It reminded me of a decade or so back when I was doing my penance as unit publicist and was working on-set for some movie. And being on location, as all films do, they had a caterer putting together a buffet lunch. Now, I do recognize that when you're on location for 40 days there's gong to end up being a lot or repetition in the menu. But that's not only understandable, but it's the case on ALL movies, and has been since probably the first catered movie set 70 years ago.
(Note to people who don't work in the film industry -- this is not done to be oh-so fancy, it's that when you're on location, the crew doesn't have any transportation to drive to a restaurant, and living out of a hotel room, you can't make brown-bag lunches for yourself each day. Plus, film companies don't want their crews wandering off for lunch in unfamiliar areas, trying to find where to eat, and then having to wait for 60-80 people to come wandering back so that they can start filming on time. It's just much more efficient to provide a caterer.)
Now, this one day, I was seated at a long table when a couple of Teamster drivers started whining about the food, how it was the same, and how they didn't like what was being served that day and the choice wasn't great and on and on. Now, usually, one doesn't argue with Teamsters on a movie set, especially when you're the publicist and also when you're half their size. But it was not only what they were saying, but also what had been in the news recently, and finally I had enough. So, I turned to them -- I'm not even sure they knew who I was -- and said, "Are you kidding me?? They just had Hurricane Andrew in Florida where a third of the state either lost their homes or were displaced. And the Mississippi River is flooding right now and it's devastating the entire middle of the country. And there are wild fires in Wyoming that is spreading over the state. And you are being given a free buffet lunch every single day. And you're complaining about it. Three meat entrees, a pasta entree, four salads, half a dozen side dishes, four different desserts, two flavors of ice cream, six kinds of beverage and more. And you're complaining." Not shockingly, the Teamster drivers were a bit taken aback, and when they finally caught themselves they recovered and got all defensive and puffy again, and one guy snarled, "Well...well, we work hard for this, and they should do it right." I looked back at them and said, "It's -- a -- free -- buffet."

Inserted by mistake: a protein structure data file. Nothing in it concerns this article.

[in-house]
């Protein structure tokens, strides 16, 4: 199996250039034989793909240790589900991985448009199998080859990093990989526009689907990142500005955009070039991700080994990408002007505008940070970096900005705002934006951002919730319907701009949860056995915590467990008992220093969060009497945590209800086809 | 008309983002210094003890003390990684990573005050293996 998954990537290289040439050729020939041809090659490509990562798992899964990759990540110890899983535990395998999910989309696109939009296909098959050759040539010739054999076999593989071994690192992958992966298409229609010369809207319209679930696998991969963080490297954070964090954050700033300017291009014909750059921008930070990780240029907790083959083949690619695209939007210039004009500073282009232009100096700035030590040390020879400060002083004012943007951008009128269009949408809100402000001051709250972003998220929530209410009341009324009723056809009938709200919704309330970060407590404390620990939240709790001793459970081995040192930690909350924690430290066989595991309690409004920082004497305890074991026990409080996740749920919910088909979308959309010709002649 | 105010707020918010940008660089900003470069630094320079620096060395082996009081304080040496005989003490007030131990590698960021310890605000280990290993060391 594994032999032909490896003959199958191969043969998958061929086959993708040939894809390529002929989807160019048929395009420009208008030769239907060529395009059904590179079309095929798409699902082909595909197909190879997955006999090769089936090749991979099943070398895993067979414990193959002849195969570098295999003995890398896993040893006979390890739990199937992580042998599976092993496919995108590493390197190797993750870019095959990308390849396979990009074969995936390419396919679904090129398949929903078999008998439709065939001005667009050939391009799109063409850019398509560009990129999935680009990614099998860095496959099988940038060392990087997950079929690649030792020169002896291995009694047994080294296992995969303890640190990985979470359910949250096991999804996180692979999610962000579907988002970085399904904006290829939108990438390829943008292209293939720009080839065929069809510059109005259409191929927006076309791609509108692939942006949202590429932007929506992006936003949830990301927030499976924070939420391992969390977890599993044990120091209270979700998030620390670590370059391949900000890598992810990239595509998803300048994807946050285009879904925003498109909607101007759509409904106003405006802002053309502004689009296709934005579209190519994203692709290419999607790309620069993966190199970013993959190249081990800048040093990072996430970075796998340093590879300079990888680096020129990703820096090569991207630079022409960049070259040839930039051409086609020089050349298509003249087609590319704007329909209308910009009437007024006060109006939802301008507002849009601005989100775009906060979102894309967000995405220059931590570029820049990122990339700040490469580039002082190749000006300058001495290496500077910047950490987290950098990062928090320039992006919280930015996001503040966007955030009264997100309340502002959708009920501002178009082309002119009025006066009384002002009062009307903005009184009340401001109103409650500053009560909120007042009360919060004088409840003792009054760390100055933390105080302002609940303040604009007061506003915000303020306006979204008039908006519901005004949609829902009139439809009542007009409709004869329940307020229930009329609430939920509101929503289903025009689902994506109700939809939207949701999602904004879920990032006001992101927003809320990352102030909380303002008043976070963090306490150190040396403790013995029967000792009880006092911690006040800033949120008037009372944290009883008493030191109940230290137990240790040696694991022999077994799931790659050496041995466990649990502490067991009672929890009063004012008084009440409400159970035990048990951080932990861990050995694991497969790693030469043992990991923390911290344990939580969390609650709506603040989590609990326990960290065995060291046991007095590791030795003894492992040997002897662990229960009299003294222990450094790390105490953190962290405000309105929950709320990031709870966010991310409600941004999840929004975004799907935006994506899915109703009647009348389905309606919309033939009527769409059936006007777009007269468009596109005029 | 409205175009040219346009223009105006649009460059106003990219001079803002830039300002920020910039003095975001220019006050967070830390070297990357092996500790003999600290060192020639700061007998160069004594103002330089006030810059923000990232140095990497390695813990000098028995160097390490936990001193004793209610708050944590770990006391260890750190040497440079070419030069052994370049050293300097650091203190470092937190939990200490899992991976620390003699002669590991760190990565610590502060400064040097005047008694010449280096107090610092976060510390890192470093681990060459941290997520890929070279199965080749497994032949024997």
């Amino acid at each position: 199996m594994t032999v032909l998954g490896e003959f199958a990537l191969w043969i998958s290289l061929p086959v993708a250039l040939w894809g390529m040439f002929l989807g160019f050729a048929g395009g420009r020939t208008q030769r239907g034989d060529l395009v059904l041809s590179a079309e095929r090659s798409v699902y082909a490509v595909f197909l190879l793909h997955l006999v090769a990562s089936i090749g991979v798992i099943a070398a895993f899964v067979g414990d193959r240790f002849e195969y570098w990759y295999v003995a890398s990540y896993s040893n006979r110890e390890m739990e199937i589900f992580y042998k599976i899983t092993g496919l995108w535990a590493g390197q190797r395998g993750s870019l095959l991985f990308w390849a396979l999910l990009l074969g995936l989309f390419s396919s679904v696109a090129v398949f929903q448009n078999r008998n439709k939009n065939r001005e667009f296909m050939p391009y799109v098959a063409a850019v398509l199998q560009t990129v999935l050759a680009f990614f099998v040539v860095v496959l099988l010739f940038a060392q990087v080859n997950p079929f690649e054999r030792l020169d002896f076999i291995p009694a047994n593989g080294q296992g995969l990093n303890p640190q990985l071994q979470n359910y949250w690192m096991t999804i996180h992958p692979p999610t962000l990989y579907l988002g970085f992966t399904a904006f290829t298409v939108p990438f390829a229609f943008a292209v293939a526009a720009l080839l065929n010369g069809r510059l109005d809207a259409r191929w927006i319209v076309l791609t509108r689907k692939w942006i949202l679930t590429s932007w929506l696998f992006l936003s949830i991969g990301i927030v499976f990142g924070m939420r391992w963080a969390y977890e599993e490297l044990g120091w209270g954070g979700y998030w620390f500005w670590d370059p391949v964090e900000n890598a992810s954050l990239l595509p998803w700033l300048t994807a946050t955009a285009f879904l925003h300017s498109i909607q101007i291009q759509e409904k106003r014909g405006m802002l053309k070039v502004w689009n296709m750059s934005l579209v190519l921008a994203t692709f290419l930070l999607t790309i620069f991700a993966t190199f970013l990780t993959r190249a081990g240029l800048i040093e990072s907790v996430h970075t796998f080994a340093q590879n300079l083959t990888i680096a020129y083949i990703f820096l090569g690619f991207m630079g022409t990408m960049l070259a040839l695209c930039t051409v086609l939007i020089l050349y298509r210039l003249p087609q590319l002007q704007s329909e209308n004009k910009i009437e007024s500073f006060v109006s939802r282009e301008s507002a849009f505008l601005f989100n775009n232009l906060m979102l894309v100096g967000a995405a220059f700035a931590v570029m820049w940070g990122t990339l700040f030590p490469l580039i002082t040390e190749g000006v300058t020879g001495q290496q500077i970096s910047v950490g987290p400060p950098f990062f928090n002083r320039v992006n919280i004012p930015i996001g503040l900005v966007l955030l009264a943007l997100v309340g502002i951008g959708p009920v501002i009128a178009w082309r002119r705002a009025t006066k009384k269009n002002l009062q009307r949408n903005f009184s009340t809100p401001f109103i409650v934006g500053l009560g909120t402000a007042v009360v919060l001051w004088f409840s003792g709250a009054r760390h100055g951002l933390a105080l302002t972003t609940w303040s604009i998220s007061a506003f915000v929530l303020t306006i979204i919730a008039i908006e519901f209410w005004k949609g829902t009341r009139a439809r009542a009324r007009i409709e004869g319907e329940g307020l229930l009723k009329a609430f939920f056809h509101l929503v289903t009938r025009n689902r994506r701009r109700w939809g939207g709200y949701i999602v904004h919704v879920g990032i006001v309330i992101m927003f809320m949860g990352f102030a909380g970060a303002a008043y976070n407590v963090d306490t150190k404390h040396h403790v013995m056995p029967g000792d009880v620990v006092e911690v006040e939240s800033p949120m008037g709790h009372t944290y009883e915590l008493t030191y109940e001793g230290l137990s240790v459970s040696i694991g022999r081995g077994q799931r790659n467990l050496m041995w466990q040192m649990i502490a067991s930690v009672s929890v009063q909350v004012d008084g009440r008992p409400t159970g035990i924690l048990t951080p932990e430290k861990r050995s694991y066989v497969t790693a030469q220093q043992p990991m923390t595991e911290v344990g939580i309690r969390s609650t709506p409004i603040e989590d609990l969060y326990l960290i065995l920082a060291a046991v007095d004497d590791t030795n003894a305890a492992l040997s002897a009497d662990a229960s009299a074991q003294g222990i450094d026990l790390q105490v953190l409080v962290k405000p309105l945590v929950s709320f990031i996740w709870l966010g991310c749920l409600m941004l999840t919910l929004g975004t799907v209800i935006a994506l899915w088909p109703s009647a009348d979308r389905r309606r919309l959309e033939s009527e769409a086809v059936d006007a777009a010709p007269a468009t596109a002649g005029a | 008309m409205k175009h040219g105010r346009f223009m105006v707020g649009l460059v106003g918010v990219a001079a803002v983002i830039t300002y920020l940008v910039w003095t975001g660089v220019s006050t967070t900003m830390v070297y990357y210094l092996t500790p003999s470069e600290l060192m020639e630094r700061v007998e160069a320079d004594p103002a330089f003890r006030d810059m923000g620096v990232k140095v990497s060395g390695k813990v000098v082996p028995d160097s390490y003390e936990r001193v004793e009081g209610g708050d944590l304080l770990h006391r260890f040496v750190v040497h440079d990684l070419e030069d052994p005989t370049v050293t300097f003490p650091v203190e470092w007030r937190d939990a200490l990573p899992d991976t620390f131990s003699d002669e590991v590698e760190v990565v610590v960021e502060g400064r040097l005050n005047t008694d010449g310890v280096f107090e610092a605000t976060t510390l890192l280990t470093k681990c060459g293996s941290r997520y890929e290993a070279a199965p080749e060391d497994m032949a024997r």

No, I don't believe I convinced them of anything, though they did stop complaining for that meal. And best of all, I was able to finish mine without my head being busted open.
And by the way, the food was good. Yes, the menu got repeated more than was ideal, and I've had better (I once worked on a movie that was catered by a company who's just been named the top caterer in a survey done by Premiere magazine, and I could see why. They were tremendous), but it was all good. And the reality is that if they were working in L.A. and bringing in their own lunch each day, it would probably be the same sandwich, the same bag of chips, the same soft drink, and the same Pop Tart for dessert. Every day.
That story isn't the same as what Louis C.K. is talking about here, though I think they are cousins.